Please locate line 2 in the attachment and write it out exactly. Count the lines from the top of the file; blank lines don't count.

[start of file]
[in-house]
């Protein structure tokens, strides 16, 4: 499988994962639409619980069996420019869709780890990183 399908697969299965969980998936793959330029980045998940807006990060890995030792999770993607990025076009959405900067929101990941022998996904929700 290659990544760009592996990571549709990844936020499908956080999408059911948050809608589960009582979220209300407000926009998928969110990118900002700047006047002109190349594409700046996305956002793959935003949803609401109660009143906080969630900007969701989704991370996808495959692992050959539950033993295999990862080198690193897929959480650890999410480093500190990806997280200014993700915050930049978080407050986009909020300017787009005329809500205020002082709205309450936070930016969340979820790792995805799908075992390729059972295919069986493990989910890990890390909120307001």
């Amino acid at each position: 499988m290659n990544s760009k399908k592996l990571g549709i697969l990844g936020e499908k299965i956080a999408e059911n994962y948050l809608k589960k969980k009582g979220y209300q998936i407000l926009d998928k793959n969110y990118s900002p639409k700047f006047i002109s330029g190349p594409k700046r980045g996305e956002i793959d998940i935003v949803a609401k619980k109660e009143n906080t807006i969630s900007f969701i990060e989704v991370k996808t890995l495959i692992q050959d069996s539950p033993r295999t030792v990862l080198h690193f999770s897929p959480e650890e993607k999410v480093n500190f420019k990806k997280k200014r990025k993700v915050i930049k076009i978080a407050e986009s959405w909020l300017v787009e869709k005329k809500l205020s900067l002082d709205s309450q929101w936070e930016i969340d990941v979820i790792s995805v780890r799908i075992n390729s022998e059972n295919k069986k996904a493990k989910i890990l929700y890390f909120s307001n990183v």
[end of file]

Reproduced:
């Protein structure tokens, strides 16, 4: 499988994962639409619980069996420019869709780890990183 399908697969299965969980998936793959330029980045998940807006990060890995030792999770993607990025076009959405900067929101990941022998996904929700 290659990544760009592996990571549709990844936020499908956080999408059911948050809608589960009582979220209300407000926009998928969110990118900002700047006047002109190349594409700046996305956002793959935003949803609401109660009143906080969630900007969701989704991370996808495959692992050959539950033993295999990862080198690193897929959480650890999410480093500190990806997280200014993700915050930049978080407050986009909020300017787009005329809500205020002082709205309450936070930016969340979820790792995805799908075992390729059972295919069986493990989910890990890390909120307001």